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ISSN: 2155-983X
Journal of Nanomedicine & Biotherapeutic Discovery

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Trends in Biomedical Nanotechnology

Yashveer Singh*

Department of Chemistry, Indian Institute of Technology Ropar, Rupnagar, Punjab, India

*Corresponding Author:
Yashveer Singh
Department of Chemistry
Indian Institute of Technology Ropar
Rupnagar, Punjab, India
Tel: 91-1881-242246
E-mail: [email protected]

Received Date: March 01, 2014; Accepted Date: March 03, 2014; Published Date: March 05, 2014

Citation: Singh Y (2014) Trends in Biomedical Nanotechnology. J Nanomedine Biotherapeutic Discov 4:e130. doi: 10.4172/2155-983X.1000e130

Copyright: © 2014 Singh Y. This is an open-access article distributed under the terms of the Creative Commons Attribution License, which permits unrestricted use, distribution, and reproduction in any medium, provided the original author and source are credited.

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The nanotechnology, as defined by the US National Nanotechnology Initiative (NNI), is fabrication of materials with at least one dimension in 1-100 nm range [1]. The field of nanotechnology has generated tremendous excitement because these materials exhibit fundamental properties that are significantly different from that of bulk material, and are attributable to their small size (≤100 nm). For instance, quantum dots are nanoparticles (2-10 nm) of semi-conducting materials, usually selenides or sulfides of metals like zinc and cadmium. The quantum dots, owing to their nano size, exhibit superior signal brightness, size dependent emission of light, which, is resistant to photo bleaching, contrary to organic fluorescent dyes. Thus by controlling the size of quantum dots, it is possible to control the wavelength of emission for these nanomaterials. The size-based tunable light emission and resistance to photo bleaching observed in quantum dots is attributed to their nano size, and is not present in bulk materials. The main aim of nanotechnology is to take advantage of these unique properties in fabricating novel materials and devices, or developing unique applications.

The major thrust of biomedical nanotechnology is to apply the benefits of nanotechnology to healthcare (e.g., imaging and diagnostics; nanodrugs; drug delivery; prostheses; and implants; etc.) [2,3]. Nanotechnology has been earlier used to improve drug properties. For example, pacliaxel (taxol), an anticancer drug, which is used to treat primary epithelial ovarian carcinoma, breast, colon, and lung cancers, exhibits low water solubility and, therefore, poor bioavailability. Therefore, it was formulated in Chremophor EL (polyethoxylated castor oil), which has been implicated in several drug associated toxicities. To overcome these shortcomings associated with the use of Cremophor, paclitaxel bound to albumin nanoparticles (Abraxane) were developed for clinical use. There is a huge interest in employing nanotechnology for cancer drug delivery. The interest in cancer drug delivery stems from the fact that the nanoparticles passively target tumors by a process called enhanced permeability and retention (EPR) effect, as elucidated by Maeda and coworkers [4-6]. It occurs because the tight junctions between endothelial cells of microvessels measure around 2 nm (6 nm in kidney, liver, and spleen), whereas the pore size of tumor microvessels varies from 100 to 1200 nm. Therefore, nanoparticles of appropriate size are able to extravasate into tumors, and not normal tissues, where they are retained because of slow venous return and poor lymphatic drainage. Another advantage is the fact that nanoparticles possess large surface area, which can be exploited to graft various types of functional groups on to the nanoparticles. For instance, it is possible to graft diagnostics and therapeutic moieties on to the same nanoparticles to combine diagnostics and therapy (theranostics) into one delivery platform [2,3].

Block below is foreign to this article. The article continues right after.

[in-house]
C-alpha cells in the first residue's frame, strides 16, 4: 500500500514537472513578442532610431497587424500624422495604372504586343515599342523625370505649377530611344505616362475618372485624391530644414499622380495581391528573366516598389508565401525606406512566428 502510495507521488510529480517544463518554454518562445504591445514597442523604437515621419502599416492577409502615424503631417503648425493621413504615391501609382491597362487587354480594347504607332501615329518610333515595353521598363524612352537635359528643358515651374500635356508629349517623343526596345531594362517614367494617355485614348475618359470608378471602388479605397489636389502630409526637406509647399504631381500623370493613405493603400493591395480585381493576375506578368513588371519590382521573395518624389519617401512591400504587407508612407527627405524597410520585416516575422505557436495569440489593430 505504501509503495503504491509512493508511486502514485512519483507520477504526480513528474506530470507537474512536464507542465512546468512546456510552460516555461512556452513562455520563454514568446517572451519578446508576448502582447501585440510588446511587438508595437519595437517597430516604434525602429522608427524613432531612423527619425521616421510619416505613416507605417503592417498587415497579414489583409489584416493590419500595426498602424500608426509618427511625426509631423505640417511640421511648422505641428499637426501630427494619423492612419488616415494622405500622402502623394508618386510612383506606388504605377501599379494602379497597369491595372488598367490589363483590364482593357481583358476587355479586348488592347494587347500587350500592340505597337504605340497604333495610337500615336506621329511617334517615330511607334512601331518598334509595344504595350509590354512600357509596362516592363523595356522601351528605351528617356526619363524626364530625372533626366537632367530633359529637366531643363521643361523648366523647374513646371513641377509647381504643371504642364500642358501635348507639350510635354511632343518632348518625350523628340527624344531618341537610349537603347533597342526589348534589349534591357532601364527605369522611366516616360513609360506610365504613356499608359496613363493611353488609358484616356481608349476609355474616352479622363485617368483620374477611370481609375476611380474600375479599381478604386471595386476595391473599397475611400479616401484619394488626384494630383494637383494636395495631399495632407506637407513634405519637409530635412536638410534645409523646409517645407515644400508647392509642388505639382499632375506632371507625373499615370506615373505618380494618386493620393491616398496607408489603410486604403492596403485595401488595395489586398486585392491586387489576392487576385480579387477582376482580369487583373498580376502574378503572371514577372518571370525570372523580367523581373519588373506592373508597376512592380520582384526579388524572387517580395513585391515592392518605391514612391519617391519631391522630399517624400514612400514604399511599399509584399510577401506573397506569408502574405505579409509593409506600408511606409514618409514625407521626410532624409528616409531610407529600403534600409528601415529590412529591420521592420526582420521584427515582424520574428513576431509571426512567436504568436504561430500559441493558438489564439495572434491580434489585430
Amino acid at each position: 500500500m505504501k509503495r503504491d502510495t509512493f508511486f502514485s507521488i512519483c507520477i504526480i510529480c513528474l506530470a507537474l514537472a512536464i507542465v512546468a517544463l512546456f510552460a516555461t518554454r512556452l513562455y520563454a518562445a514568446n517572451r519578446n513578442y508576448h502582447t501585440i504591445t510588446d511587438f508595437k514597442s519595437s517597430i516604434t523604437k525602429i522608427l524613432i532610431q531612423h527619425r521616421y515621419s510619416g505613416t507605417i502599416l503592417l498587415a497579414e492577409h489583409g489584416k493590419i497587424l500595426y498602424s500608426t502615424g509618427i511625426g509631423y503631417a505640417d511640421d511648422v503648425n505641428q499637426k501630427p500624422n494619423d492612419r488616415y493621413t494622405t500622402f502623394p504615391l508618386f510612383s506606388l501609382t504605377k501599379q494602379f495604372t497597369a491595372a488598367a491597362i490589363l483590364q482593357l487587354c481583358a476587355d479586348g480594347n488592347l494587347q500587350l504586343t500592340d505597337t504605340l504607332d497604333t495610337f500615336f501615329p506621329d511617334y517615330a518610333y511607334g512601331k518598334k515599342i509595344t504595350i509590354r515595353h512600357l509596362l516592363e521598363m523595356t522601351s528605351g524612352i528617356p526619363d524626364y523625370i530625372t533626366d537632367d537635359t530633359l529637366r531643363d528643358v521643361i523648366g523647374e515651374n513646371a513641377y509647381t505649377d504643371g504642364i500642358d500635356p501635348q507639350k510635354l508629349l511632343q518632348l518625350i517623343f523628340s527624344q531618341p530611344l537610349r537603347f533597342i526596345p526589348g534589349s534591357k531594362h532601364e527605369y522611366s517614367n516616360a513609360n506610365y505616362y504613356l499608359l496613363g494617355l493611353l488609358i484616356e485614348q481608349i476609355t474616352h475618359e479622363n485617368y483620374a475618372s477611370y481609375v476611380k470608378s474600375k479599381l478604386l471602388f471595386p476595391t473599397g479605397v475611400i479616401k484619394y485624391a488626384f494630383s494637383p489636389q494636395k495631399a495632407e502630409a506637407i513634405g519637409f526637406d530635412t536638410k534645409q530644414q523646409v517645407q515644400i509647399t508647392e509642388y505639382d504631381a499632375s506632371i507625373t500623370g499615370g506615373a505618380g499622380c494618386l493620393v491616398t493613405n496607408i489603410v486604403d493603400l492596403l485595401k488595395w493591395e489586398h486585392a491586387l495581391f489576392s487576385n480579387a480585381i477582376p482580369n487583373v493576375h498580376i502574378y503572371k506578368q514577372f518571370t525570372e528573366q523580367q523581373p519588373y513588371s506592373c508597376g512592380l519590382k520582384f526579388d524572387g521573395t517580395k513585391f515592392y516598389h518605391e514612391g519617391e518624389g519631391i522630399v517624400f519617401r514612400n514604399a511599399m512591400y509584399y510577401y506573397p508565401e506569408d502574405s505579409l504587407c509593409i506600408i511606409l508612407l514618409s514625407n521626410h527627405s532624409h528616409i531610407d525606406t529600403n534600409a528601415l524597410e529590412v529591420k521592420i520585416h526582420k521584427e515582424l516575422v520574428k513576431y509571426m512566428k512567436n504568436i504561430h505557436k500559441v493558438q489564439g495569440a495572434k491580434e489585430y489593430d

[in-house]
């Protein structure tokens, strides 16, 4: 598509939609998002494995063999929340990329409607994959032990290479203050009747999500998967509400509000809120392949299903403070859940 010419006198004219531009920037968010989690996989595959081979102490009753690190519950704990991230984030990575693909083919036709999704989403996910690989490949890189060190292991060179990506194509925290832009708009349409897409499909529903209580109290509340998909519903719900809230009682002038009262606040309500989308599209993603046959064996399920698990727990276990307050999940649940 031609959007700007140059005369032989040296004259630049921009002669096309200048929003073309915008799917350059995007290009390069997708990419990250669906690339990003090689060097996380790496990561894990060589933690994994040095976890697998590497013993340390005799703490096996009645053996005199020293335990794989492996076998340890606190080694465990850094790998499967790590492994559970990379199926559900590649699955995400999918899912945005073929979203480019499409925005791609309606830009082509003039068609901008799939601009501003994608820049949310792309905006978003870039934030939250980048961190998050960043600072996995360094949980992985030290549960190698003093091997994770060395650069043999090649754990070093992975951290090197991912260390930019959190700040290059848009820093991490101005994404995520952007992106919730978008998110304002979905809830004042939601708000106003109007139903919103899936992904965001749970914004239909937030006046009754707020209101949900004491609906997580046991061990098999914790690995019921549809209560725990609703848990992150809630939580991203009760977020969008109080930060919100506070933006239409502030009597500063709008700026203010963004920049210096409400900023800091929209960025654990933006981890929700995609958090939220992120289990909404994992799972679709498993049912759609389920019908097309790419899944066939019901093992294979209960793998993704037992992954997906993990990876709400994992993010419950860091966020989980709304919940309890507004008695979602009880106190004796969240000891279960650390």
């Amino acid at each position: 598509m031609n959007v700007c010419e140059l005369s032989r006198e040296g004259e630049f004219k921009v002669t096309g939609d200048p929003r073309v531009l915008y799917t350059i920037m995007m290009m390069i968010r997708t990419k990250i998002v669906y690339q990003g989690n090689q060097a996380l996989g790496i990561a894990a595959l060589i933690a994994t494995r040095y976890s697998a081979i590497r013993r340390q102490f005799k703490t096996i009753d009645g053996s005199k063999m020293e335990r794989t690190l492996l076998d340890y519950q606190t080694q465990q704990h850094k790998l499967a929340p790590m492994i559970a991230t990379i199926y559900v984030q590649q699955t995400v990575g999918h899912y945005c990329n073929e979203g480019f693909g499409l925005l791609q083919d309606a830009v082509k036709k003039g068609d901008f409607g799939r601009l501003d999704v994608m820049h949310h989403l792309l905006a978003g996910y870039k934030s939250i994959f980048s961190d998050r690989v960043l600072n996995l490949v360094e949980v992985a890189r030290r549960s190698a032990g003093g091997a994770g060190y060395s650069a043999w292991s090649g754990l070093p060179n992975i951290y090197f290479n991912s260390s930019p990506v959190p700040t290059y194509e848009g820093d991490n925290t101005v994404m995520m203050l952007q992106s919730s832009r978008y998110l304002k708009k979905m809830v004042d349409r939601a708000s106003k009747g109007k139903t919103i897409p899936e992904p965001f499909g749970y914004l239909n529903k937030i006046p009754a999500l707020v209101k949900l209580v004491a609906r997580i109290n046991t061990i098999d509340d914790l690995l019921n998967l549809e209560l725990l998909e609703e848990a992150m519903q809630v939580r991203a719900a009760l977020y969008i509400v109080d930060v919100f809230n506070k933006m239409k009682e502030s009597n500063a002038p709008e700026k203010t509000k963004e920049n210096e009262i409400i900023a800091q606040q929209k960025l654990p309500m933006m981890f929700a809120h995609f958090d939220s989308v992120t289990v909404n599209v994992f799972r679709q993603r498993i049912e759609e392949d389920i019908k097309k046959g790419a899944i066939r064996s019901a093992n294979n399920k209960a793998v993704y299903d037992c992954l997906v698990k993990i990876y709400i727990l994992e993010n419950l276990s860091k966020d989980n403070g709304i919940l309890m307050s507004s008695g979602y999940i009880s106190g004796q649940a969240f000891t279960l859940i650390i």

Despite the promises that biomedical nanotechnology holds for healthcare, there is a concern, in general about its safety and, in particular, the possibility of causing unforeseen adverse effects [2,3]. The concern that the nanotechnology poses a serious health and environmental risks has impeded the field for a very long time. There is a tremendous need to develop methods to characterize nanomaterials and their interaction with biological systems, to monitor the health and environmental risks posed by the nanotechnology.


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